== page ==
The months after Rombom’s Hilltop Beacon story would see major news outlets pick up on what was happening in Roslyn, as it was discovered that thousands of dollars were left unaccounted for during Tassone’s 12-year run as superintendent.
All in all, Tassone, Gluckin and their associates are thought to have embezzled more than $11.2 million of the district’s money, spending it on home renovations, lavish trips and personal needs.
Shortly after the school board accepted Tassone’s resignation in June 2004, Rombom graduated and went to Dartmouth College, but the fallout continued.
“This kind of reporting and impact is just about the most exciting thing that can happen to you as a high school journalist,” Rombom said. “But I felt quite conflicted at the time about the impact that it had had on the community, particularly as the situation snowballed from a $250,000 embezzlement that I had initially reported and the quiet resignation of one administrator to this $11.2 million ordeal involving Frank Tassone.”
Rombom said the Roslyn schools served her “incredibly well.”
“I had amazing relationships with my teachers, the schools provided outlets for me to thrive, including the newspaper, and the information needed to see daylight, but the fallout was difficult for the community, and I certainly felt very conflicted about that,” Rombom said. “I had great experiences at those schools.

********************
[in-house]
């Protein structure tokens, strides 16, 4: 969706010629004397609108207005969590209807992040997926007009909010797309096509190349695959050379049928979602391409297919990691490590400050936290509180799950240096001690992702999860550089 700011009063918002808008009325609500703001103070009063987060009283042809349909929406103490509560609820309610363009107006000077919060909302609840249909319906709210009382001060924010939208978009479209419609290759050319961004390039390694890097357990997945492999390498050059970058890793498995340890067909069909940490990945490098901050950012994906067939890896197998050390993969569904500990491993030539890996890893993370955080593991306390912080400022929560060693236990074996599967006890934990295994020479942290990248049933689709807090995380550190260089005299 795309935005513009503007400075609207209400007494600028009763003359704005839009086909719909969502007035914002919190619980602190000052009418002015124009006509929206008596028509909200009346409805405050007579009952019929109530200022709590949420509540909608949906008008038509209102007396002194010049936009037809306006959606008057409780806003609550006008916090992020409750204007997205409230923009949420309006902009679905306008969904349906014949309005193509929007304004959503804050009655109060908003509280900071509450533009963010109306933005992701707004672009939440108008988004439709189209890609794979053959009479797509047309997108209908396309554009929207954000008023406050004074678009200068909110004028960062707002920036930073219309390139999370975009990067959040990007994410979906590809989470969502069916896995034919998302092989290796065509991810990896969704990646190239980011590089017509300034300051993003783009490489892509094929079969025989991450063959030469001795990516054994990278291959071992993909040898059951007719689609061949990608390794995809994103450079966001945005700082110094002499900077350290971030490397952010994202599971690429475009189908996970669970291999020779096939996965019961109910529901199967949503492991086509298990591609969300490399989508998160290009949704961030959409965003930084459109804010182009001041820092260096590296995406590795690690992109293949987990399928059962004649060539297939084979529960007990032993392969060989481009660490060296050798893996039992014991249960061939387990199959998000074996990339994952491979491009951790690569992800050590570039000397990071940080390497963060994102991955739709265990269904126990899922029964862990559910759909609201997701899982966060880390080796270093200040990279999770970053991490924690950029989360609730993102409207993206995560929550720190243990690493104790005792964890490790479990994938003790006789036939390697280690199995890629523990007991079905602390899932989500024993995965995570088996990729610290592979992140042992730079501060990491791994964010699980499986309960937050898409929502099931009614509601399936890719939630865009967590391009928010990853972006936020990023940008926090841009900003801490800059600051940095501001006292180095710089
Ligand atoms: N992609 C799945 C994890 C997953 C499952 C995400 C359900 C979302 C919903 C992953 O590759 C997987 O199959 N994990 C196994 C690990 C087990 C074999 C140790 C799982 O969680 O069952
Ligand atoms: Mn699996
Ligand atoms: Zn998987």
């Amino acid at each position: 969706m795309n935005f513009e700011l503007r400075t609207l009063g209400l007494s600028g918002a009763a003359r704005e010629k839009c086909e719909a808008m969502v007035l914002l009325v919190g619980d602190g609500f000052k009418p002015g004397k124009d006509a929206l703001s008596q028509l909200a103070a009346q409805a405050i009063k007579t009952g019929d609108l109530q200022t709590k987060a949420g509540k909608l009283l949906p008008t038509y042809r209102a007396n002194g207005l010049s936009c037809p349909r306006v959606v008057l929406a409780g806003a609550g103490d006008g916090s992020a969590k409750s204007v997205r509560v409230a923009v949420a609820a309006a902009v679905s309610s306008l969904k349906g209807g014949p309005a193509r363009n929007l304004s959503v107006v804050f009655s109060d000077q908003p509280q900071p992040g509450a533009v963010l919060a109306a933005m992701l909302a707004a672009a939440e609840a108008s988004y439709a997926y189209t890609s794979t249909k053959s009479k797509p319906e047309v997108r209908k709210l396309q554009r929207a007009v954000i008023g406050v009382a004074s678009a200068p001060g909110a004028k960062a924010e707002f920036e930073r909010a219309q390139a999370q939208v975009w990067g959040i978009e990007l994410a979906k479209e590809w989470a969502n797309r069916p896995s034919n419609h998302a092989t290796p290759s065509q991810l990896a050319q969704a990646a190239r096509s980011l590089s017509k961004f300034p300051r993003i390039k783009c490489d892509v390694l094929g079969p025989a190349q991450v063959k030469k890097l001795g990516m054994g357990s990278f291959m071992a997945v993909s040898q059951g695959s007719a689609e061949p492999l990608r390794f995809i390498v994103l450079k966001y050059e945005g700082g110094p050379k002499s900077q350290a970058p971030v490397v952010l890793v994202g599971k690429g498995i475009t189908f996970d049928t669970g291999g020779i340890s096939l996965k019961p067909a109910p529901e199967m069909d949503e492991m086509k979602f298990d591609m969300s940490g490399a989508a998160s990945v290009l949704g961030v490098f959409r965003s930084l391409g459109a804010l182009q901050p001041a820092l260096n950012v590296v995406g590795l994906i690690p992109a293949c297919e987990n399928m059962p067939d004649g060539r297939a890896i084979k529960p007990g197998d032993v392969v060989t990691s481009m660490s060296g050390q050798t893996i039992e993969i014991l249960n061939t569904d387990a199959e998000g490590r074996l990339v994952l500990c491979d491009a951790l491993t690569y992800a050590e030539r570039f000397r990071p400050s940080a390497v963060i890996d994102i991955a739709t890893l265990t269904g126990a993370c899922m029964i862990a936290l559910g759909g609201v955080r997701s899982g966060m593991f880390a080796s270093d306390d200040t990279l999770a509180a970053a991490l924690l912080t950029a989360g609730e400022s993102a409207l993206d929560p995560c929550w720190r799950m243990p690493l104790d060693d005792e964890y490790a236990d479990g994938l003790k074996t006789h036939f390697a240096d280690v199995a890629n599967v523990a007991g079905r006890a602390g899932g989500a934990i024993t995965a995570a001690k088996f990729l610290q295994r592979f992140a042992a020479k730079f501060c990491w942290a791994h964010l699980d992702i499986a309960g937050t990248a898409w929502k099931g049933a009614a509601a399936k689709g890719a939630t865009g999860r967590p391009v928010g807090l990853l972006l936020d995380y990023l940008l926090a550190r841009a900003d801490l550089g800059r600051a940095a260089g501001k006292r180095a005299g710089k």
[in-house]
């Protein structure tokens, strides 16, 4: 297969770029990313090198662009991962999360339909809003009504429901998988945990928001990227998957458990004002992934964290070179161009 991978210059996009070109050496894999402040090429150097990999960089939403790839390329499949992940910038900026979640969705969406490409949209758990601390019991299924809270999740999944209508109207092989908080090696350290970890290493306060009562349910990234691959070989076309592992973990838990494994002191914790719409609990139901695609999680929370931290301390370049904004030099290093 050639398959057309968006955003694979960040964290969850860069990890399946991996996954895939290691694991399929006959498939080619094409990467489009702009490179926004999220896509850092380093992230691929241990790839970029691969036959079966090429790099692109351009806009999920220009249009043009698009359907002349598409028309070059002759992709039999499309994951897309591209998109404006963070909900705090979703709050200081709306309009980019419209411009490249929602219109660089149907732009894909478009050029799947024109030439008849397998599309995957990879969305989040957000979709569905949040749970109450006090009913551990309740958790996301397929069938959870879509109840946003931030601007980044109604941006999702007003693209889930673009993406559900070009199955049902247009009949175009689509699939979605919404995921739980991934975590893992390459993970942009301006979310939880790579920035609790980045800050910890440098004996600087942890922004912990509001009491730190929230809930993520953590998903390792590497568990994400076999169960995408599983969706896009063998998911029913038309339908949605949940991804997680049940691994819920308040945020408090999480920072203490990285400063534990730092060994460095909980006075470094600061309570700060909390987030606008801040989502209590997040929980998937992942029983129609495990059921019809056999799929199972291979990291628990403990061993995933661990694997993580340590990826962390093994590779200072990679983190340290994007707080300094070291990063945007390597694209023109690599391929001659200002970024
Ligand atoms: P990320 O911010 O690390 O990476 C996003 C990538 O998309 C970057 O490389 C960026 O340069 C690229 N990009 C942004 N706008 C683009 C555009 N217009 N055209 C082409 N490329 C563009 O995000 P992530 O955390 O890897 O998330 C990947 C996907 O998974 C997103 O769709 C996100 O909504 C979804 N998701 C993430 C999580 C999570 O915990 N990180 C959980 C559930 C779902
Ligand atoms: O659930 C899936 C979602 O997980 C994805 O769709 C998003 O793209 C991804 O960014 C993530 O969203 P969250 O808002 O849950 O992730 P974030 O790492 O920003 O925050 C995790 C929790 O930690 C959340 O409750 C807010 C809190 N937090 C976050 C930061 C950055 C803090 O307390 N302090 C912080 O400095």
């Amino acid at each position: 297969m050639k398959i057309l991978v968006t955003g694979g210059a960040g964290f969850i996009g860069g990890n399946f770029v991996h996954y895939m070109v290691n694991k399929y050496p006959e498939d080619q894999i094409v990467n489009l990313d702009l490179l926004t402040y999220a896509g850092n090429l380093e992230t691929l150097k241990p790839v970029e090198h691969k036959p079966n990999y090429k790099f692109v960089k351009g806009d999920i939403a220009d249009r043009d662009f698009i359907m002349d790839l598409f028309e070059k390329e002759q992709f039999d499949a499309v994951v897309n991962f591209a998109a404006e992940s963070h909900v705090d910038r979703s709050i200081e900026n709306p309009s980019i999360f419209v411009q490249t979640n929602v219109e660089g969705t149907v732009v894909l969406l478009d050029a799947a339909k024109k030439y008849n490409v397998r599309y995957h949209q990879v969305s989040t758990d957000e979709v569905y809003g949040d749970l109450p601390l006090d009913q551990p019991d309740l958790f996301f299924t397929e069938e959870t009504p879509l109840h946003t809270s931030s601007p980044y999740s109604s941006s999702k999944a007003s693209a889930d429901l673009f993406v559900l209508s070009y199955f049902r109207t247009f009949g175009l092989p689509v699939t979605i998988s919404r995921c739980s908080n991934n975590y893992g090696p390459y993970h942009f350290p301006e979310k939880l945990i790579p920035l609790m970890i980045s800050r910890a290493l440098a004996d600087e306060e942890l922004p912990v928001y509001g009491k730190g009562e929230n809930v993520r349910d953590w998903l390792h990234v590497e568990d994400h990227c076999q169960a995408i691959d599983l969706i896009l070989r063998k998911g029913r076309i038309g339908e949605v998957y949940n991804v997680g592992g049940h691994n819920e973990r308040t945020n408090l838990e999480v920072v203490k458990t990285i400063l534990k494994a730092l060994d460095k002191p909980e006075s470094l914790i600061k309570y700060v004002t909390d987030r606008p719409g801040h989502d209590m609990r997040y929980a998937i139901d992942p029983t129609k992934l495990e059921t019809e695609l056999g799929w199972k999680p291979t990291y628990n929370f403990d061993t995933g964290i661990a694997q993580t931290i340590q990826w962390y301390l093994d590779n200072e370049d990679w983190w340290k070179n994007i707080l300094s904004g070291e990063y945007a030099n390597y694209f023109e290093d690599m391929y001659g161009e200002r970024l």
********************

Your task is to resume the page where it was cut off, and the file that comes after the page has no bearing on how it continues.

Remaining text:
In 2006 Tassone and Gluckin would be sentenced to prison on larceny charges, with both later released in 2010 and 2011, respectively.
Rombom moved away from the Roslyn area soon after graduating from Dartmouth in 2008, where while studying English she worked for the school newspaper The Dartmouth and served as editor in her senior year. She now lives in Brooklyn and, in an interesting twist, has worked in education for the last seven years.
“I haven’t worked as a journalist in about a decade, but I’ve always taken what I do seriously,” Rombom said. “My approach at school and in my career has been to put in a lot of effort and try very hard to do well. I’ve now worked in several different industries and roles, and for me that approach, alongside being very lucky and grateful for what’s come my way, is what’s worked.”
In time, screenwriter Makowsky interviewed Rombom about her experiences for the “Bad Education” script. She would also speak with Viswanathan, the actress portraying the character partially based on her.
Rombom also said she hasn’t yet seen the film, but will watch its premiere on Saturday.
“I do think that one of the central themes that comes out in the story is that several things can be true, one person or one situation at once,” Rombom said. “And I definitely felt conflicted about being the first to publish this information. I know that Dr. Tassone led a school system that did an incredibly good job for a lot of students, including me, and also oversaw the embezzlement of a ton of money that was meant to fund our education. It’s a hard set of realities to reconcile.”